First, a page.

Investing 101: Cryptocurrency

The hottest topic in investing news is cryptocurrencies. I previously discussed how to get setup on Coinbase to enable you to start investing in crypto. But many people still aren’t sure what exactly cryptocurrency is. It’s a little complicated and technical but I’m going to break it down so it’s simple and understandable.

Wikipedia defines a cryptocurrency or crypto as, “a digital asset designed to work as a medium of exchange wherein individual coin ownership records are stored in a ledger existing in a form of a computerized database using strong cryptography to secure transaction records, to control the creation of additional coins, and to verify the transfer of coin ownership.”

Basically all cryptos use blockchain technology, which is essentially lots of computers linked together over a cryptography secured network, to store and verify all transactions involving that particular cryptocurrency or coin. So any transactions involving let’s say Bitcoin, are recorded on the publicly shared Bitcoin ledger, and that ledger is verified to be accurate by all the other computers on that blockchain network. That’s why crypto is considered a decentralized currency because it is regulated by all the computers on the network instead of by a central bank.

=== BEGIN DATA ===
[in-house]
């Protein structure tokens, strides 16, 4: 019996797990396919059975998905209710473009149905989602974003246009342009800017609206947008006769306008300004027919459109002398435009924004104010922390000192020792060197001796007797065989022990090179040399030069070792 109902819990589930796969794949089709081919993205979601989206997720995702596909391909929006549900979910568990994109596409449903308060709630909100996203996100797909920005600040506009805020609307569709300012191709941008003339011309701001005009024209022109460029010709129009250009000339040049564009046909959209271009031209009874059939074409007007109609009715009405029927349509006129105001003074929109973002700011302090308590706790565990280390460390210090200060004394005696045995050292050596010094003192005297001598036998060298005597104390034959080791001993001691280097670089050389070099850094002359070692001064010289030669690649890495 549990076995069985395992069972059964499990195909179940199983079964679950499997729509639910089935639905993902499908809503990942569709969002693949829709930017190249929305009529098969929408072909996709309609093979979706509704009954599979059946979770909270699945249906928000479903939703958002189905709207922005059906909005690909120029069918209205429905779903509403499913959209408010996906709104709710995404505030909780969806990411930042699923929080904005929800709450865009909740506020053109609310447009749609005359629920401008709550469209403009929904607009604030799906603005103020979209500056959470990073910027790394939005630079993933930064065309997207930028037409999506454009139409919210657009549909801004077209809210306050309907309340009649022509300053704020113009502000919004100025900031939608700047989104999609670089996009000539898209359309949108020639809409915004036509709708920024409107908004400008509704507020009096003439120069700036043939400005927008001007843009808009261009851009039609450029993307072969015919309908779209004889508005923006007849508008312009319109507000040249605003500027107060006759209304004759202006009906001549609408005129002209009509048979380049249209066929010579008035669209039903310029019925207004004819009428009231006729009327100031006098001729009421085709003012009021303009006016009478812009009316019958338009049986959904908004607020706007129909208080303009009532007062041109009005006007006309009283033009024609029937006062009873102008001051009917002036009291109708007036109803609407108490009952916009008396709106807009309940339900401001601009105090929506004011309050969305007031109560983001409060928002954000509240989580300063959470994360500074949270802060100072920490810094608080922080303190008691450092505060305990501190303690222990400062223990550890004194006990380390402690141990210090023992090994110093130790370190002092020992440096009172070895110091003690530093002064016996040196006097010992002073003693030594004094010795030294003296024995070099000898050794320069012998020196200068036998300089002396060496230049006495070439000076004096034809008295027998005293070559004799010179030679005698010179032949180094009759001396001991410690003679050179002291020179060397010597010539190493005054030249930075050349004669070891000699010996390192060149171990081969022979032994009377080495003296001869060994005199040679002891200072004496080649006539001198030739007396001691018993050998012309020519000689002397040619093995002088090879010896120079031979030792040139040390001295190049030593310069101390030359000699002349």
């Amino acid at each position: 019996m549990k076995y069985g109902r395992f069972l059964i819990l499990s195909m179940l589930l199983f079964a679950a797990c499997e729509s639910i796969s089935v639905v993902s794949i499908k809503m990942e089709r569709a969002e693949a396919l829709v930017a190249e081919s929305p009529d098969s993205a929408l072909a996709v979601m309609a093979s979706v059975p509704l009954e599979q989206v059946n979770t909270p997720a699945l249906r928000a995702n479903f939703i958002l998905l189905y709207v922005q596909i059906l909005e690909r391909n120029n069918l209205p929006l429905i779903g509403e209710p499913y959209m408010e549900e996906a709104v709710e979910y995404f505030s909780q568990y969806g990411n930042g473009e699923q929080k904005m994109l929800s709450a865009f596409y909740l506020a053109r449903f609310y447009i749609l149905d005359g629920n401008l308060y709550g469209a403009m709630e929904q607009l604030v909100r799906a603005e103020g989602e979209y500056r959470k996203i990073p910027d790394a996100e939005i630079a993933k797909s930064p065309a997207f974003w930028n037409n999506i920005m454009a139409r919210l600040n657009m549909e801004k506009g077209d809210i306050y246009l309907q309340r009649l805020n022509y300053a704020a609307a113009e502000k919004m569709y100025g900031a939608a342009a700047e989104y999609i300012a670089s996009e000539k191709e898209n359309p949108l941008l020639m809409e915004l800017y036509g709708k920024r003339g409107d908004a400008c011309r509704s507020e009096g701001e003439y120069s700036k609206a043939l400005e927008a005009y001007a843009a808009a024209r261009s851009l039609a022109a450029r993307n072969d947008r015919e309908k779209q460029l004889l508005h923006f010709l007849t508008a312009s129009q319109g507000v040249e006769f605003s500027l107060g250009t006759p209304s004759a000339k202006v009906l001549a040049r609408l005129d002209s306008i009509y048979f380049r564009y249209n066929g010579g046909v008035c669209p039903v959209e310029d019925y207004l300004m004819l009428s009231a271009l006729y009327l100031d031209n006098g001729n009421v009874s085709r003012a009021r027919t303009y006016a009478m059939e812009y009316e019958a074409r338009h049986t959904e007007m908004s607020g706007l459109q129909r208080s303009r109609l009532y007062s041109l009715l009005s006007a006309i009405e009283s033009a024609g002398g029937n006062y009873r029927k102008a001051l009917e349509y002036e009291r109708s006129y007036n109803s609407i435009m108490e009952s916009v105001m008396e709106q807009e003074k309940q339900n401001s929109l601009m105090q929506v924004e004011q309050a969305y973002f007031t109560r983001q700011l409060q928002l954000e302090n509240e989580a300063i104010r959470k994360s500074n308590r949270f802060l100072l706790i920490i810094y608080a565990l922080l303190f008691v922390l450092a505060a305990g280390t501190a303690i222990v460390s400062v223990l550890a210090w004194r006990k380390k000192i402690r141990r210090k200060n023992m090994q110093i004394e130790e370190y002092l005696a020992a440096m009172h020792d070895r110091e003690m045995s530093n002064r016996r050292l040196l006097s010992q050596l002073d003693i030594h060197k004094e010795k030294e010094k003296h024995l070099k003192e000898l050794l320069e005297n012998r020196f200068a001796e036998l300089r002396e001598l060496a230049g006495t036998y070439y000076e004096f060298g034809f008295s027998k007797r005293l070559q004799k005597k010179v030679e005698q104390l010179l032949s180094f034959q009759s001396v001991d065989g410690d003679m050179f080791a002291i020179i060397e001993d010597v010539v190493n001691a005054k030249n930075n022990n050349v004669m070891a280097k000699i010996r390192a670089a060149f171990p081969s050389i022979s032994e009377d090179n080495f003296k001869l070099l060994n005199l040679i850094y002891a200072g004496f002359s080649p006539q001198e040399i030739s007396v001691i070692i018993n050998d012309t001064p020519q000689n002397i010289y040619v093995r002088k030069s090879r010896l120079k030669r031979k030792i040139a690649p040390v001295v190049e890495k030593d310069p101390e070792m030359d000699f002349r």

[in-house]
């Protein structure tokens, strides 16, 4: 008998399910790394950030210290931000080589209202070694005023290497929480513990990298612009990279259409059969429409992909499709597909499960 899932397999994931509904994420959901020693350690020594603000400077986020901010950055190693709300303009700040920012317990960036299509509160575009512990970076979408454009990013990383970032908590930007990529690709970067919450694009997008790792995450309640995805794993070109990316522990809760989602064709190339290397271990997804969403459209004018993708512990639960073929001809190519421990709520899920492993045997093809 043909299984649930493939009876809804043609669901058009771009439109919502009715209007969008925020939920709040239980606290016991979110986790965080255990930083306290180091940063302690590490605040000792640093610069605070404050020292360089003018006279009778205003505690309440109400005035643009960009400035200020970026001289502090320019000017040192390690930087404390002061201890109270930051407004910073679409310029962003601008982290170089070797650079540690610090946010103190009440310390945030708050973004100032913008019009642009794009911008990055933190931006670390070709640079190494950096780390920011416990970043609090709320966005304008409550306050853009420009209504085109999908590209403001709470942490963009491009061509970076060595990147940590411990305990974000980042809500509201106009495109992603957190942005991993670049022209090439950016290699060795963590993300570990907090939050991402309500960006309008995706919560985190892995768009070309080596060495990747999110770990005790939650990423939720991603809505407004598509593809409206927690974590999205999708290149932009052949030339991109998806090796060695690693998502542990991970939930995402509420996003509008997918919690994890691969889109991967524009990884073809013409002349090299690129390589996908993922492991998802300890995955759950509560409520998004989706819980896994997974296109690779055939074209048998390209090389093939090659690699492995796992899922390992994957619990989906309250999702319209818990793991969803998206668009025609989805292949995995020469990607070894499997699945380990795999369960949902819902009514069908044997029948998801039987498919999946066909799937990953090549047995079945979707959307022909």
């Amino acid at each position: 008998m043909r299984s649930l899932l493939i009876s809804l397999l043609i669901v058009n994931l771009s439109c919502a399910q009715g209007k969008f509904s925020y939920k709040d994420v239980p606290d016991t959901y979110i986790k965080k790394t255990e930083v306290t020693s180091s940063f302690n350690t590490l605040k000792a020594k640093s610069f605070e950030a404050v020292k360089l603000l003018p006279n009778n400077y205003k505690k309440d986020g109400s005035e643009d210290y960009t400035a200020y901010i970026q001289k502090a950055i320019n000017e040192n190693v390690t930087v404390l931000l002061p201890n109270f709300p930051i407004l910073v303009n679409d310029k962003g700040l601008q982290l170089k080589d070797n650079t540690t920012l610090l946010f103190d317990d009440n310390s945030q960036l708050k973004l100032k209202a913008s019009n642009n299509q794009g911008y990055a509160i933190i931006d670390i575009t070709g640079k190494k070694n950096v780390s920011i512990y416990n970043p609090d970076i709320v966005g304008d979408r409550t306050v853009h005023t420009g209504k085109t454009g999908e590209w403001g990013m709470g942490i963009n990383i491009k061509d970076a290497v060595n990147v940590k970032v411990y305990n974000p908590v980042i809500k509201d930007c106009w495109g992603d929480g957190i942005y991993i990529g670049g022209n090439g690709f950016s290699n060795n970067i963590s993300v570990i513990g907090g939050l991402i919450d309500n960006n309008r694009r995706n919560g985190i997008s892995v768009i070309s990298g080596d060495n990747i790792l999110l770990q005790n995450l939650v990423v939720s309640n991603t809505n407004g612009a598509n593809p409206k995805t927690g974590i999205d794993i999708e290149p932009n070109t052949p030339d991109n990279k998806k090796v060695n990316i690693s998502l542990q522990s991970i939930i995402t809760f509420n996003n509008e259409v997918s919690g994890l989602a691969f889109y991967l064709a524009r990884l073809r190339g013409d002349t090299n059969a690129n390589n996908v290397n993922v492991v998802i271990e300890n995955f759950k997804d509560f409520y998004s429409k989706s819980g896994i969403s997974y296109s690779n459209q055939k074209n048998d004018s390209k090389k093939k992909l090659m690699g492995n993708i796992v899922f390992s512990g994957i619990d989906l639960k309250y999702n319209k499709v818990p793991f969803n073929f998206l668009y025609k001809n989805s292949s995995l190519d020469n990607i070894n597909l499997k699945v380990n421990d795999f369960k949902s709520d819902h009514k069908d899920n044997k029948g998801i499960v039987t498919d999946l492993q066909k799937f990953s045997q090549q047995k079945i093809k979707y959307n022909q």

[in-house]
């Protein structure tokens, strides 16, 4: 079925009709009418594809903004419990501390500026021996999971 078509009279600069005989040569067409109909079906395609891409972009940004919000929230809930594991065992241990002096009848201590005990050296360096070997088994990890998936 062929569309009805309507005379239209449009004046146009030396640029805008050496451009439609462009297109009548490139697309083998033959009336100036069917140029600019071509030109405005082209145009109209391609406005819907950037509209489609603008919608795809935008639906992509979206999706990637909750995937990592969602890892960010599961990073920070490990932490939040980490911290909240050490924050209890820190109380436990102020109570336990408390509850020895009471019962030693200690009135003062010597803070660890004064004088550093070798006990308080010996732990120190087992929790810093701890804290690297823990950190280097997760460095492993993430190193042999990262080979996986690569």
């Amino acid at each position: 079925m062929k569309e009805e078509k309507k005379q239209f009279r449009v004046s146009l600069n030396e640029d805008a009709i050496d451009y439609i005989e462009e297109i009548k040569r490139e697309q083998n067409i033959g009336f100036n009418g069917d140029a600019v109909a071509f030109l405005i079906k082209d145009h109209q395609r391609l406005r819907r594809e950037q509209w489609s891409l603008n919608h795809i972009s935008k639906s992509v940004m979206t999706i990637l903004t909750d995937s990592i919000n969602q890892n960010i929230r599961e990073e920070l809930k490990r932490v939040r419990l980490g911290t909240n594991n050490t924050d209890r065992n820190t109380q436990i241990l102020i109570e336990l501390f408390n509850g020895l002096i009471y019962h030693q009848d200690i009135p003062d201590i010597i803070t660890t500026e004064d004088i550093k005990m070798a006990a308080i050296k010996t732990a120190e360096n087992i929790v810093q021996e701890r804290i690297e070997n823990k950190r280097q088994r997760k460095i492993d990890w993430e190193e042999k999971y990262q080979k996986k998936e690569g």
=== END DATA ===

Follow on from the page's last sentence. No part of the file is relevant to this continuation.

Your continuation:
The process of verifying transactions is often referred to as “mining”. So when you hear people say things like “Bitcoin mining” or they’re a “crypto miner” they aren’t talking about breaking rocks with pickaxes. People are rewarded and incentivized to verify the transactions on the network, or mining, by receiving small amounts of that cryptocurrency that they are mining. Bitcoin mining for example requires the use of many high-powered computers to secure and verify its network, which also consumes a lot of electricity. Bitcoin mining in particular uses a specific form of mining called proof of work, which is what Elon Musk now infamously tweeted about on 5/12.

Tweet by Elon Musk

There are two different methods used for crypto mining, proof of work (like Bitcoin) and proof of stake (like Cardano). Proof of work involves one party proving to other parties (validators or miners) that the transaction is legitimate through complex mathematical calculations. These complex mathematical calculations require a lot of computational power and energy usage. Proof of stake is similar to the proof of work process but requires much less computer power and energy usage. Instead, the validators must own large quantities of the cryptocurrency in order to validate it. This prevents hackers from attacking the network because the attacker would need to first acquire a large amount of tokens/coins which means they have a large stake in that cryptocurrency and should then want to see it gain value.